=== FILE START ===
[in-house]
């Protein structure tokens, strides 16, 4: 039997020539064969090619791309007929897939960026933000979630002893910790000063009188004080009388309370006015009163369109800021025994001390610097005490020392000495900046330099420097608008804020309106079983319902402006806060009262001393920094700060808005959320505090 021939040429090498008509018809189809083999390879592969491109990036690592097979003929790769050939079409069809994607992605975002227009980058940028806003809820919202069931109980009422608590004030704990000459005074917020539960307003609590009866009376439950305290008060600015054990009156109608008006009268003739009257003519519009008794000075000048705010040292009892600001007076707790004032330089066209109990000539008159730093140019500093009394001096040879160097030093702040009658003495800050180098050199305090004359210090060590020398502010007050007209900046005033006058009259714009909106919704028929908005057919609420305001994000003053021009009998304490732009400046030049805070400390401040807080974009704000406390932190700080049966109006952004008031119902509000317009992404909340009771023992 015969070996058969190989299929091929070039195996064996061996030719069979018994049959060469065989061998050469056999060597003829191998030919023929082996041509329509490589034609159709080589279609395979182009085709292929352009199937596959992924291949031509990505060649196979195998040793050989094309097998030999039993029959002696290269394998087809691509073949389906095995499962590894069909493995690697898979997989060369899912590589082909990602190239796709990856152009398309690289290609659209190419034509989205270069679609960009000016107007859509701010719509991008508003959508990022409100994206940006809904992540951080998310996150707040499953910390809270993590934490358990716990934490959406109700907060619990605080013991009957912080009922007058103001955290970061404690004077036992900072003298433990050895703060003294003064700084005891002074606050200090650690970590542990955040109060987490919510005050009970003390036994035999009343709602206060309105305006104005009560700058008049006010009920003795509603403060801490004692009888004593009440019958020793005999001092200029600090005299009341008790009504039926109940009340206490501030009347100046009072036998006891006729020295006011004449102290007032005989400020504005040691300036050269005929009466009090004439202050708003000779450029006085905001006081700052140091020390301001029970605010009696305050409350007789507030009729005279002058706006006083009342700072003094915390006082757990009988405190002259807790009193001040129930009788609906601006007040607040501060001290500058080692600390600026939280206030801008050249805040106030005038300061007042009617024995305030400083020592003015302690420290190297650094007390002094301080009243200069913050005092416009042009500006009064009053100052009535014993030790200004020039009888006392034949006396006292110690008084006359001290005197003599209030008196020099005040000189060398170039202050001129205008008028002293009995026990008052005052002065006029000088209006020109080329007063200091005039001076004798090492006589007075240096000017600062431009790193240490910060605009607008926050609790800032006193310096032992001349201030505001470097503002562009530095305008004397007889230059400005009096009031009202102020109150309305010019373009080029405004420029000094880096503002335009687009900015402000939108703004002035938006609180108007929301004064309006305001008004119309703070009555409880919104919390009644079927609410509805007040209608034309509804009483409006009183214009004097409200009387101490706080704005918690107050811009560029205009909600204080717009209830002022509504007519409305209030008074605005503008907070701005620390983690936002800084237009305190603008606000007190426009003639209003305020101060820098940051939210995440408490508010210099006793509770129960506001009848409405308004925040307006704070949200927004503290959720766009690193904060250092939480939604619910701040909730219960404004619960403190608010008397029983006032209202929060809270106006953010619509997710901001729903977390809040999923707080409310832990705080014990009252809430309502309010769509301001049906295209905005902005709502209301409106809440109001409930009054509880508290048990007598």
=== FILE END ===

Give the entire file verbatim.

[in-house]
């Protein structure tokens, strides 16, 4: 039997020539064969090619791309007929897939960026933000979630002893910790000063009188004080009388309370006015009163369109800021025994001390610097005490020392000495900046330099420097608008804020309106079983319902402006806060009262001393920094700060808005959320505090 021939040429090498008509018809189809083999390879592969491109990036690592097979003929790769050939079409069809994607992605975002227009980058940028806003809820919202069931109980009422608590004030704990000459005074917020539960307003609590009866009376439950305290008060600015054990009156109608008006009268003739009257003519519009008794000075000048705010040292009892600001007076707790004032330089066209109990000539008159730093140019500093009394001096040879160097030093702040009658003495800050180098050199305090004359210090060590020398502010007050007209900046005033006058009259714009909106919704028929908005057919609420305001994000003053021009009998304490732009400046030049805070400390401040807080974009704000406390932190700080049966109006952004008031119902509000317009992404909340009771023992 015969070996058969190989299929091929070039195996064996061996030719069979018994049959060469065989061998050469056999060597003829191998030919023929082996041509329509490589034609159709080589279609395979182009085709292929352009199937596959992924291949031509990505060649196979195998040793050989094309097998030999039993029959002696290269394998087809691509073949389906095995499962590894069909493995690697898979997989060369899912590589082909990602190239796709990856152009398309690289290609659209190419034509989205270069679609960009000016107007859509701010719509991008508003959508990022409100994206940006809904992540951080998310996150707040499953910390809270993590934490358990716990934490959406109700907060619990605080013991009957912080009922007058103001955290970061404690004077036992900072003298433990050895703060003294003064700084005891002074606050200090650690970590542990955040109060987490919510005050009970003390036994035999009343709602206060309105305006104005009560700058008049006010009920003795509603403060801490004692009888004593009440019958020793005999001092200029600090005299009341008790009504039926109940009340206490501030009347100046009072036998006891006729020295006011004449102290007032005989400020504005040691300036050269005929009466009090004439202050708003000779450029006085905001006081700052140091020390301001029970605010009696305050409350007789507030009729005279002058706006006083009342700072003094915390006082757990009988405190002259807790009193001040129930009788609906601006007040607040501060001290500058080692600390600026939280206030801008050249805040106030005038300061007042009617024995305030400083020592003015302690420290190297650094007390002094301080009243200069913050005092416009042009500006009064009053100052009535014993030790200004020039009888006392034949006396006292110690008084006359001290005197003599209030008196020099005040000189060398170039202050001129205008008028002293009995026990008052005052002065006029000088209006020109080329007063200091005039001076004798090492006589007075240096000017600062431009790193240490910060605009607008926050609790800032006193310096032992001349201030505001470097503002562009530095305008004397007889230059400005009096009031009202102020109150309305010019373009080029405004420029000094880096503002335009687009900015402000939108703004002035938006609180108007929301004064309006305001008004119309703070009555409880919104919390009644079927609410509805007040209608034309509804009483409006009183214009004097409200009387101490706080704005918690107050811009560029205009909600204080717009209830002022509504007519409305209030008074605005503008907070701005620390983690936002800084237009305190603008606000007190426009003639209003305020101060820098940051939210995440408490508010210099006793509770129960506001009848409405308004925040307006704070949200927004503290959720766009690193904060250092939480939604619910701040909730219960404004619960403190608010008397029983006032209202929060809270106006953010619509997710901001729903977390809040999923707080409310832990705080014990009252809430309502309010769509301001049906295209905005902005709502209301409106809440109001409930009054509880508290048990007598």